Recipes for Busy People
I'm not quite sure what to make of this Kraft Food & Family Simple Shortcuts (2008, 34 pages) recipe magazine that I received in the mail last month. This new magazine was sent instead of the regular Food & Family Spring 2008 issue.
It's for "time-challenged" people who want to get "food on the table fast" (using Kraft brands, of course).
The magazine features "easy directions and pictures."
That may be an understatement.
I have all kinds of cookbooks, recipe pamphlets and cooking magazines around here, both old and new, but this one is a first. It really reminds me of the beginning cookbooks for children. Except this is for adults. That's the scary part.
I'm a little short on time myself, but I'm not sure this dumbed down recipe format is the answer.
The standard ingredient lists found in most recipes are absent here; instead, there are pictures of the ingredients along with little plus signs in case we don't know what to do with the ingredients once we've identified them.
I enjoy pictures accompanying recipes when they're presented in a good way, like over at Pioneer Woman Cooks. Her recipe presentations manage not to insult my intelligence and it's rather interesting to see how someone else does things in the kitchen. (I also share her lack of local access to a real grocery store--to this end, I admire her achievement in making lemonade out of lemons. I usually just develop a stomachache when I have to go into my local stores.)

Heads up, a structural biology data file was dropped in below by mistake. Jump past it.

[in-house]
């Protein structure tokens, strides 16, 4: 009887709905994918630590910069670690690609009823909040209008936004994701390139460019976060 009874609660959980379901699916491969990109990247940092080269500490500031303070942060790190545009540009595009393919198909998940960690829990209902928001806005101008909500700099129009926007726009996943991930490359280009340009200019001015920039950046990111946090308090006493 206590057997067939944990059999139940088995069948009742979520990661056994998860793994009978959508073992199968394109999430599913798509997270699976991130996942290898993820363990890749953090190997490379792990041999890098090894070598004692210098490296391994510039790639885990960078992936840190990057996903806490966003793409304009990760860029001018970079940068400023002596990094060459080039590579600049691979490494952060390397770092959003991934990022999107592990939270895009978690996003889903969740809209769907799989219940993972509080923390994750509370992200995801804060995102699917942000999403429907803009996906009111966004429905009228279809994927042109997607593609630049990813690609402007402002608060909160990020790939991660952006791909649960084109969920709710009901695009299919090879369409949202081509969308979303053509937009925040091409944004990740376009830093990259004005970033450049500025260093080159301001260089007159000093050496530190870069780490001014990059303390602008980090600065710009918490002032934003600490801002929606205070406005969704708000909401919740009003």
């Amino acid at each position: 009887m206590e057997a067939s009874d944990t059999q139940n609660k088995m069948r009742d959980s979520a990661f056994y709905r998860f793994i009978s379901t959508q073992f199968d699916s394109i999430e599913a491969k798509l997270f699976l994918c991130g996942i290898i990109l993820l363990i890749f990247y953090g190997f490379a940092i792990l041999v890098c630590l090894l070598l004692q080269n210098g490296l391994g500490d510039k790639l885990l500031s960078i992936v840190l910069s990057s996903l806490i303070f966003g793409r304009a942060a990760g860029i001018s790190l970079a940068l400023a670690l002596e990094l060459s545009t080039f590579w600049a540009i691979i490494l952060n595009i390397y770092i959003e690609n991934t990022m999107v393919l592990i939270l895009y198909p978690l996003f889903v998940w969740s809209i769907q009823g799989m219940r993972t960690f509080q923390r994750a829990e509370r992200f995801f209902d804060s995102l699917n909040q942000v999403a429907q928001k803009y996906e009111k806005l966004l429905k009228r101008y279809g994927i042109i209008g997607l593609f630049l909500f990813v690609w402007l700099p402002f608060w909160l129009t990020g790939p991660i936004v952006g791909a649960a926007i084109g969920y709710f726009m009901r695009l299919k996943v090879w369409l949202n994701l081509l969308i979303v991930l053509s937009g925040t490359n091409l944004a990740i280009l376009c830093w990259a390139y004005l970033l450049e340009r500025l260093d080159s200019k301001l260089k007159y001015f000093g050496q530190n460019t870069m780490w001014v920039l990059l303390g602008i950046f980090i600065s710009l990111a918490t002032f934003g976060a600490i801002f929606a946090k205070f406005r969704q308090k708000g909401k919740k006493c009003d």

And then there's the matter of the dishes resulting from the recipes in the magazine -- like this one for Speedy Tuna Casserole.
Will anyone actually prepare and eat this?
This magazine is a keeper, for sure. Only not for cooking purposes. All those little pictures of Kraft products are a great example of consumer branding. I'm happy to add that to my collection.